When Is It Time to Fly Solo?

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There are many reasons that you might have joined a large law firm after graduating from law school. Among them was the opportunity to work among the best and work on cases that will bring valuable legal experience. But as you progress in your legal career, your needs and desires may change due to other areas in your life, including family and other interests. This is particularly true if you are seeking a healthier life and work balance.

Additionally, larger firms come with the politics that are common in most organizations. You may not feel you are being recognized for all your hard work. The lawyer you are now may not be the same one the graduated from law school. You might even be considering starting your own practice. If so, here are some things you need to consider and plan:

Be Prepared

Starting a solo career is not an easy decision. If you are truly ready, support and a little research will be invaluable. You should network with attorneys who have taken the leap. They can provide you with many resources and tips that will save you time and money. And of course, your state bar has many resources to assist with starting and maintaining a solo practice.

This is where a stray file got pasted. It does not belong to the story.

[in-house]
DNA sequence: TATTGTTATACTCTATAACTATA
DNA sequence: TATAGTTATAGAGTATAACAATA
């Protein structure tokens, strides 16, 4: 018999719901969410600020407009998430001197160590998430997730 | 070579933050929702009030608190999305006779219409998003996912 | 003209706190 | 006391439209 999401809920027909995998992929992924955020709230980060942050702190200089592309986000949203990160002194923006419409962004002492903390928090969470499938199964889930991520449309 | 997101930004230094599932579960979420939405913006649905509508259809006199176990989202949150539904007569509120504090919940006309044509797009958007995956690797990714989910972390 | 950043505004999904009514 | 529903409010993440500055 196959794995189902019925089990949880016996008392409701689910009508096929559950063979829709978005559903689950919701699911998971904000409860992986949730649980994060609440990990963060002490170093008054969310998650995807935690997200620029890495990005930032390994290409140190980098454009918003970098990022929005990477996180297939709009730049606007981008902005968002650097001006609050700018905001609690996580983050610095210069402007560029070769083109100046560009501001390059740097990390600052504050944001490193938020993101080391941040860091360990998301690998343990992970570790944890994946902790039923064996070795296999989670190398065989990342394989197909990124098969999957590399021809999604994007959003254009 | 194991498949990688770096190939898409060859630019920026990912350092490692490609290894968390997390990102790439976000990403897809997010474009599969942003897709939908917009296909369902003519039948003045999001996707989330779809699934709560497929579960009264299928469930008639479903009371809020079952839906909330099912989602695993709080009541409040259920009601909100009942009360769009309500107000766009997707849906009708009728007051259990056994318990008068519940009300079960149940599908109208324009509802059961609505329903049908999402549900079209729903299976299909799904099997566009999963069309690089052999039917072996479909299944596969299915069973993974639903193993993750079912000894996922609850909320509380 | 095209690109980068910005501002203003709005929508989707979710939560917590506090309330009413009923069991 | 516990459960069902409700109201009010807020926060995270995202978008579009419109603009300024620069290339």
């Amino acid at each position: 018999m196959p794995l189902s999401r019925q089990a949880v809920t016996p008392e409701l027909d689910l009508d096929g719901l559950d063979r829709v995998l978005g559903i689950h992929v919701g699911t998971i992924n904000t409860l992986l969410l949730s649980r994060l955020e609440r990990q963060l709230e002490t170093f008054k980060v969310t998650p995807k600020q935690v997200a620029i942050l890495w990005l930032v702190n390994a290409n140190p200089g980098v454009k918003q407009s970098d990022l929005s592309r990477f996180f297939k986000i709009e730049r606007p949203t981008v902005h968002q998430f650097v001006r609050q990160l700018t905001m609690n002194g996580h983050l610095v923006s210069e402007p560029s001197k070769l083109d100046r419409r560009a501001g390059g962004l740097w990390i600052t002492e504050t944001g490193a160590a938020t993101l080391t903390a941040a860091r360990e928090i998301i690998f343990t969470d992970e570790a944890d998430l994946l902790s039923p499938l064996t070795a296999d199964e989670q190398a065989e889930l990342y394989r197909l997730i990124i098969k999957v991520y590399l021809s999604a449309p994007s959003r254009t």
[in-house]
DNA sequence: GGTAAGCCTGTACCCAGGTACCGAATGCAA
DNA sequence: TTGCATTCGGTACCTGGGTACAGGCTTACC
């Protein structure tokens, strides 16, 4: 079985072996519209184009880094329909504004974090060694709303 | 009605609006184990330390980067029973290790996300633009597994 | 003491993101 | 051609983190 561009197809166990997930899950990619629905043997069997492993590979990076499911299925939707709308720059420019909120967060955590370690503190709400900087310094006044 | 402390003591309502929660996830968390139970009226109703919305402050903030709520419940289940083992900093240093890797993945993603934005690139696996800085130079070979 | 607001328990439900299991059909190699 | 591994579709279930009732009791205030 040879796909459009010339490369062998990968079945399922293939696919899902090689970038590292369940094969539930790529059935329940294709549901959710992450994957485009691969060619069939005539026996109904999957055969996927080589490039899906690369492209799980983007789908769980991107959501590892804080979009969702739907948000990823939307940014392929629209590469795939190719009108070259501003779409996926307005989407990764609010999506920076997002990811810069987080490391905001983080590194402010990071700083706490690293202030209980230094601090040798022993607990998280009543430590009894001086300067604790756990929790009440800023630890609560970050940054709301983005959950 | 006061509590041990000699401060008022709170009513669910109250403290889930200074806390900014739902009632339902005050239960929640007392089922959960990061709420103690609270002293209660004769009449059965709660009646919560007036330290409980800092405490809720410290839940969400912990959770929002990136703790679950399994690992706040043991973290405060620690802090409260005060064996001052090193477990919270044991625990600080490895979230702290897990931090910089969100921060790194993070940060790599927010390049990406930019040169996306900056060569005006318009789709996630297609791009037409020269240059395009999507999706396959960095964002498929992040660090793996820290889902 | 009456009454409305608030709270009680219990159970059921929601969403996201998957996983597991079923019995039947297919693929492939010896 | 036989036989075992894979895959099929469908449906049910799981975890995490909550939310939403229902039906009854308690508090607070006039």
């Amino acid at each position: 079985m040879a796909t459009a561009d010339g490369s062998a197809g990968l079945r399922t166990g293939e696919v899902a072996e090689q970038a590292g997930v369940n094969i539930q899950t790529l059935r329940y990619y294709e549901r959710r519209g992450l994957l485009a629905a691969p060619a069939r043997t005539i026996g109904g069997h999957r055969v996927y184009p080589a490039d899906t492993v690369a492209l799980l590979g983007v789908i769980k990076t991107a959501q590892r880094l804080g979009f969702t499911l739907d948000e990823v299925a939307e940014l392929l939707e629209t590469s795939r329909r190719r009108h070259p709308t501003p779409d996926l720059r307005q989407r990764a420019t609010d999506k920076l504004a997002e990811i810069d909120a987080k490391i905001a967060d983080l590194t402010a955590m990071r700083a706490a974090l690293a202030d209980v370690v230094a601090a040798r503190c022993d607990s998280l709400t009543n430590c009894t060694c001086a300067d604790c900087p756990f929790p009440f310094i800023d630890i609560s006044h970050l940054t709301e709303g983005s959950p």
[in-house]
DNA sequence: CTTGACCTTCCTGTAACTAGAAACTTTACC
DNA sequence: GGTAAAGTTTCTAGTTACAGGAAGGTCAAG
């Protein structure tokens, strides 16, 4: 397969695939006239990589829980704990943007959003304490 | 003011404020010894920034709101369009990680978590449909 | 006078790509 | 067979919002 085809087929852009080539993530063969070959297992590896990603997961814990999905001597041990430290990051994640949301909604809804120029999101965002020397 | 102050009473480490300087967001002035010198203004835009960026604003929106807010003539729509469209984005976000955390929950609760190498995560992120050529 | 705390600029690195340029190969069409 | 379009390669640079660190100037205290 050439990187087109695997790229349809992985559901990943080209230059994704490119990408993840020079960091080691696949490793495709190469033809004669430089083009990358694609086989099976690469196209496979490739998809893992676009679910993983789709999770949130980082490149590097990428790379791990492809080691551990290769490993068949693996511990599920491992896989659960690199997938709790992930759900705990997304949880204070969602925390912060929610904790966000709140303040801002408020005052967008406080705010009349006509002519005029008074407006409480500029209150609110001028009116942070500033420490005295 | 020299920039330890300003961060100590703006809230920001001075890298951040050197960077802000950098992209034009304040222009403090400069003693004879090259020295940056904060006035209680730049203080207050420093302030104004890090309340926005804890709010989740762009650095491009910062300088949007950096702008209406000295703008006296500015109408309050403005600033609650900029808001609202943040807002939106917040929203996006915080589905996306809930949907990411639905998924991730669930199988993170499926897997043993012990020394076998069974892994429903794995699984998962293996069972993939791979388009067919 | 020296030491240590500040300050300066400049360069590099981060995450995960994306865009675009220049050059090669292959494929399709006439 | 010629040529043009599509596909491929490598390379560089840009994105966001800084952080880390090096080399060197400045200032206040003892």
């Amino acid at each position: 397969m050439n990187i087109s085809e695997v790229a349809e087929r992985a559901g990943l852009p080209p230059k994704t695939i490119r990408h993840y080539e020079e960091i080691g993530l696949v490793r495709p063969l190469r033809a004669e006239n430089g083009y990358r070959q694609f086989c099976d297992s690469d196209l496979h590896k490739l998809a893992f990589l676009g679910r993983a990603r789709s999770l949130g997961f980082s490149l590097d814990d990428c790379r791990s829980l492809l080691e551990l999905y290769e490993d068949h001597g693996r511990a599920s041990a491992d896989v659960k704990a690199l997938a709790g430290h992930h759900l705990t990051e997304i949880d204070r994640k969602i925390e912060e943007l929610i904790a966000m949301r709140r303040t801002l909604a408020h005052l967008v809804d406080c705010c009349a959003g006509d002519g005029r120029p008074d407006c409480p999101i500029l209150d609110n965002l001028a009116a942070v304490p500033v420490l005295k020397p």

When you take the leap, patience and persistence are needed. Take the time you need to prepare. Come up with a well-thought-out plan that will carry you through the first year, also known as the “hardship year.” The time you take to prepare now, will help you avoid big mistakes in the future.

Create a Solid Business and Marketing Plan


Any business requires careful budgeting. You will now be responsible for all the expenses, including staff and case related costs. Depending on your financial circumstances, you may cut back on expenses or take out a personal loan. Start out by sharing office space and as you gain clients–and you will–you can rethink your office needs.

Of course, all the planning in the world will mean nothing without marketing. The money you spend on marketing your firm will have a good return on investment. Remember, you are not only an attorney, now you are also a business owner.

Final Note

These few suggestions are not all inclusive, but rather a few steps to inspire you on the path to your solo practice. Many attorneys have gone on to fulfilling solo practices and so can you with careful planning.

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